Frigidaire acted completely opposite when my parent’s oven door exploded/shattered. (It didn’t fall out of its frame, it exploded during the clean cycle.) Frigidaire’s response was to give them 20 percent off a replacement. Dad called customer service for months. The 20 percent off coupon was offered after Dad called the Attorney General’s office and US Product Safety Commission. Needless to say, when they finally bought a replacement oven, it WASN’T a Frigidaire.

  11. BuyerOfGoods3 says:

    1 year down the line… I can see it now: “Remember the good old days when all you had to do was Tweet your problem and they’d come fix it? Jeeze. Now they don’t even respond to Tweets.”

    …What is this world coming to. (~Avid NON-social media/social advertising user)

  12. Big Mama Pain says:

    What a stupid design. Glass on a the cover of a door that gets super hot and repeatedly opened and closed?

    • Rhinoguy says:

      I would agree with you if they hadn’t been doing this successfully for about eighty years. Isn’t an oven of ANY sort with at least partial glass a rarity? Even my $40 rotisserie has a glass door and it’s about ten years old, not treated with any undo respect, just kept clean.

  13. Winfield says:

    Warms the heart.

  14. Dylanna25 says:

    Thanks, Consumerist!

    I had a built-in microwave oven repaired by GE in May. It cost me nearly $200 because it was (less than 6 months) out of warranty. The repair is fine, but the installer put it back in the cabinet incorrectly. I didn’t notice until a couple of weeks ago, because it doesn’t affect the operation and we use it infrequently (which made the breakdown all the more irritating). When I called to request that they fix it, I was told that they only will cover problems with the repair for the first 30 days. I could schedule an appointment to have it reinstalled properly, but it’s an $85 trip charge, minimum. I declined.

    But shortly after, I spotted this article. Minutes later, I went to Twitter with my complaint. Within an hour, I was asked to send my contact information and story. So I did, and they’ve now scheduled a free repair appointment to re-do the cabinet installation.

    Nice to get a win once in a while, and it’s great that GE is stepping up like this.

  15. jaredwilliams says:

    I work for an appliance company that sells GE and technically as far as the IRS and taxes are concerned I’m employed by GE as well. I can say without hesitation that GE is the EASIEST company to deal with when you have a problem. All I have to do is e-mail my REP for GE and tell him “Hey I have a damaged unit in a house” and he sends me a “field scrap Return Auth” by e-mail and it’s that simple. If you have a problem with a GE unit that you JUST DON’T WANT and have problems right out the gate or it’s just damaged in general, GE is the easiest to deal with without even having to get service techs involved and take days out of your valuable week to be there between this hour and that hour to wait and wait for a part or anything. We as a company get credited without a hassle to scrap the unit, and the consumer is happy and doesn’t have to wait or have a brand new unit serviced immediately and be stuck with a “tainted” unit. I sell ALL major brands and high end brands. They are definitely the best out of everyone as a company. And they have the most choices, best lines look-wise, quality-wise and function wise. Consumer Reports knows, they rate them number one almost every month.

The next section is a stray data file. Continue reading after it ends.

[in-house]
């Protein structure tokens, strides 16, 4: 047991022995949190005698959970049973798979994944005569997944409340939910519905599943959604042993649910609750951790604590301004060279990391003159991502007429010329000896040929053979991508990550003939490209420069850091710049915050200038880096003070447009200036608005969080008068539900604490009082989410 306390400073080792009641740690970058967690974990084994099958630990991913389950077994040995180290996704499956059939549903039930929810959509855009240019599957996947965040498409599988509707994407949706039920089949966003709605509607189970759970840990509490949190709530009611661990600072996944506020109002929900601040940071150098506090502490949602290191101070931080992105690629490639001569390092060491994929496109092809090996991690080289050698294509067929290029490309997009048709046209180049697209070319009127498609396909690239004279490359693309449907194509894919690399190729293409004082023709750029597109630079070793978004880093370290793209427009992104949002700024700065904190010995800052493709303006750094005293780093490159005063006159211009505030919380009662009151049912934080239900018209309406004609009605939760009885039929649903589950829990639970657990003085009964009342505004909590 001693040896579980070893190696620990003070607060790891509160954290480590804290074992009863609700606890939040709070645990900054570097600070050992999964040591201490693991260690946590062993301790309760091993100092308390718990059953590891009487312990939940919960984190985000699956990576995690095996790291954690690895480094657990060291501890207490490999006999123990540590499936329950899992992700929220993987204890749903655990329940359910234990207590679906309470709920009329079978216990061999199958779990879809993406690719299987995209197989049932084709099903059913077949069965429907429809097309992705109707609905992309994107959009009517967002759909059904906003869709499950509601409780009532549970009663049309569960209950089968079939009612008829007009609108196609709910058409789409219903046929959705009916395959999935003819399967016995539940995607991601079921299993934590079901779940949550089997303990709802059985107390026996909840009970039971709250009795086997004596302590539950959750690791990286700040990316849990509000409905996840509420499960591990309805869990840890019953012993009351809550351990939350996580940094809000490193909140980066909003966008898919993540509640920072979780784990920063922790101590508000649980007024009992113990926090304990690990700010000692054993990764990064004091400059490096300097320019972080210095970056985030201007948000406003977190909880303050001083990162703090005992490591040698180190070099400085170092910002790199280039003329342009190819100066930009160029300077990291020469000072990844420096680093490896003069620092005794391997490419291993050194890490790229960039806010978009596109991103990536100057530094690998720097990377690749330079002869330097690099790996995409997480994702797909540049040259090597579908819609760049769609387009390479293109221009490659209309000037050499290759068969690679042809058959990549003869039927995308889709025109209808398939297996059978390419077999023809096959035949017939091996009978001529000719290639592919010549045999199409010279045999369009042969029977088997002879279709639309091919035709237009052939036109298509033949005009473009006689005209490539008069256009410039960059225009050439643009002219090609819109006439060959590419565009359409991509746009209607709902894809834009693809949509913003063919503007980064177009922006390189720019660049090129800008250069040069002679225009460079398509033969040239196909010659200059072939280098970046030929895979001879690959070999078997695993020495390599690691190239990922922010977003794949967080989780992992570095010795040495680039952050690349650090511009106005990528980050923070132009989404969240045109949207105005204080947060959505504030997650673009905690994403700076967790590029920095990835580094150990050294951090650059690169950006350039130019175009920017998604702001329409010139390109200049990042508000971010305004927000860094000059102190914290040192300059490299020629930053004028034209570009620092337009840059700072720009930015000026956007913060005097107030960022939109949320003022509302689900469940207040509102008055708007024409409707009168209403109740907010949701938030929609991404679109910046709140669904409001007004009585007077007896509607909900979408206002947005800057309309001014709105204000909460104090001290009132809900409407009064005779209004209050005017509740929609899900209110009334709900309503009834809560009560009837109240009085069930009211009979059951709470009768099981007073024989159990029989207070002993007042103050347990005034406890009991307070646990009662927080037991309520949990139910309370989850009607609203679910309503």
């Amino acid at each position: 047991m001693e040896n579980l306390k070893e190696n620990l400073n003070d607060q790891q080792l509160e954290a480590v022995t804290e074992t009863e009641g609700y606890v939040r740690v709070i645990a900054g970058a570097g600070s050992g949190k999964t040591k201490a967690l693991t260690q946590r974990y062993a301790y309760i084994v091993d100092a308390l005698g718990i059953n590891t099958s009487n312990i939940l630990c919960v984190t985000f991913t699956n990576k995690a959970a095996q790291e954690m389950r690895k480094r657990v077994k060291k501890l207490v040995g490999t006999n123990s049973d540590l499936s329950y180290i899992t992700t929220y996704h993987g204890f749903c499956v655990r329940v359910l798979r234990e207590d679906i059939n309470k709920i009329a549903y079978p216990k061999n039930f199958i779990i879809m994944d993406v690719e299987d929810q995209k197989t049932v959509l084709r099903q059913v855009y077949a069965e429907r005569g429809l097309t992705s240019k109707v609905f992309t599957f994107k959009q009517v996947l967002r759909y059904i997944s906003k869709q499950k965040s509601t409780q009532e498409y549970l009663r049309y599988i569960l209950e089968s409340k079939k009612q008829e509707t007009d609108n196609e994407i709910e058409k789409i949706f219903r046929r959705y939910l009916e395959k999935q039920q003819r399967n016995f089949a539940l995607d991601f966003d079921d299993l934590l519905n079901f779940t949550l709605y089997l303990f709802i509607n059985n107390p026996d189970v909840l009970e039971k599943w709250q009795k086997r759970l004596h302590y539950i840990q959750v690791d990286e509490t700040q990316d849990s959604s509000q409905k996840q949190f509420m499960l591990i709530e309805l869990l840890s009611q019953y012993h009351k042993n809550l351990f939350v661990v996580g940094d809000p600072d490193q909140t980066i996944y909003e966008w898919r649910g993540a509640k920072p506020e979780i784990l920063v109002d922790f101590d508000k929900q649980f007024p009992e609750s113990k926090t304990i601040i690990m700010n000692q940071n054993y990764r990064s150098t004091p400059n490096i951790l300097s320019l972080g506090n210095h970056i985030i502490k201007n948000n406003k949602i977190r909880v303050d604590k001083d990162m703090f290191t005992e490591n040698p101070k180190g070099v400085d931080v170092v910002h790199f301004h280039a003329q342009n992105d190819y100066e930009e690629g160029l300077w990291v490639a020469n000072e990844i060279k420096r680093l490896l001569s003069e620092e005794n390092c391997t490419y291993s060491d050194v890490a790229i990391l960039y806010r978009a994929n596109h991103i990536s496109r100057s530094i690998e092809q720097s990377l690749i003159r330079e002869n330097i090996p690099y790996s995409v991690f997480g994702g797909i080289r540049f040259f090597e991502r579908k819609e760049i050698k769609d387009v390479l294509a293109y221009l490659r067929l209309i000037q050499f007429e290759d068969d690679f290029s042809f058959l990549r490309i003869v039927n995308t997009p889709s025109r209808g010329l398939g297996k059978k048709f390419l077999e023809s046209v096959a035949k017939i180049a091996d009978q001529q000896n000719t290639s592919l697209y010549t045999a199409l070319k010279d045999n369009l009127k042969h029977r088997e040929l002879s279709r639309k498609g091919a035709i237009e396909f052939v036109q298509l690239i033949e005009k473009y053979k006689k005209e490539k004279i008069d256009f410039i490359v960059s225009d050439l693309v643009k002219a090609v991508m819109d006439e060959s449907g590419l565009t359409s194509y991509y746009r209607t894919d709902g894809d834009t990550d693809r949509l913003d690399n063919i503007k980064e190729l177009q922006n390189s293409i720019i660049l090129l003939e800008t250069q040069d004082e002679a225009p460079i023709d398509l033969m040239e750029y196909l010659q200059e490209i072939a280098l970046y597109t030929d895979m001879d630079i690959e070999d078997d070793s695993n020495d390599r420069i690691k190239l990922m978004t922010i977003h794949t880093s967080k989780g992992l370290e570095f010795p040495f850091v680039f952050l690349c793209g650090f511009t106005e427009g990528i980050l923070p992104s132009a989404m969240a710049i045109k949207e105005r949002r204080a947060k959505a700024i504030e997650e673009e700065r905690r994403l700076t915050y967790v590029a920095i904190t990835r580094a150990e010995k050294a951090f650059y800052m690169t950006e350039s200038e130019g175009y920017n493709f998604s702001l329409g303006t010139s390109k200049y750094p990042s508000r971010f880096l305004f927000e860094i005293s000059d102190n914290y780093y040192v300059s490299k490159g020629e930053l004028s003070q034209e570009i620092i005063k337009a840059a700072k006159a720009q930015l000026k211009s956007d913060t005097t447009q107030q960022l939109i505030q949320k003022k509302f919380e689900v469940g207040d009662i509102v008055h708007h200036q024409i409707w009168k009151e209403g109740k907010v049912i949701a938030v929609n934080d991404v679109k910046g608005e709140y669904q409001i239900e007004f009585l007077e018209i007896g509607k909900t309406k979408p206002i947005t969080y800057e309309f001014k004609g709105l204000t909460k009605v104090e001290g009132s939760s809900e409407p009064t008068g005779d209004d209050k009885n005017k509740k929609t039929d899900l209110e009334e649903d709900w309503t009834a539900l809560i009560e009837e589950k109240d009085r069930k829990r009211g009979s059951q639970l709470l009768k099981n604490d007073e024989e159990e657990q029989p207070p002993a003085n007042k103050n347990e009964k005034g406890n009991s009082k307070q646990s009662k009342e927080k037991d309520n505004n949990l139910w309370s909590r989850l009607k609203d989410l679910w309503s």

Anyways, this was a well-known defect with GE that wasn’t recalled by the subsidiary, Hotpoint. So yes, good customer service, but also legally obligated to replace outside the warranty time-frame. One company that gets recalled all the time and has so many recalls they can barely keep up with notifications…MAYTAG. They suck. Do not buy Whirlpool corp. brands Maytag Jenn-air Kitchenaid Amana Roper Estate Admiral…etc.

  16. WagTheDog says:

    If you have to tweet to get a company’s attention, then perhaps they should take the contact form off their website.

  17. jjcraftery says:

    HA! Must be nice.
    I tried that with Samsung.
    But my lemon products were out of warranty, so they gave me the EXACT same “rigamorole” they gave me back when the products turned into lemons.
    I really hate Samsung.

    Go GE!!!

  18. wobiii says:

    Wow, I am very surprised that GE offered anything. They were the ones that told me that a control board was just recalled a month earlier and the customer missed the deadline and then when I asked why does the board fail stated “we usually don’t have problems with them”. . . OK then, thanks I guess.

  19. doeadeer says:

    The same thing just happened to me!! In the middle of cooking Christmas brunch! It was only the inside glass that shattered, the outer one is still intact. How can this happen? Glass went in my food I was cooking. It was horrible…and I couldn’t cook my Christmas ham later on either! So….do I have to “Tweet” in order to get GE assistance?? Crazy.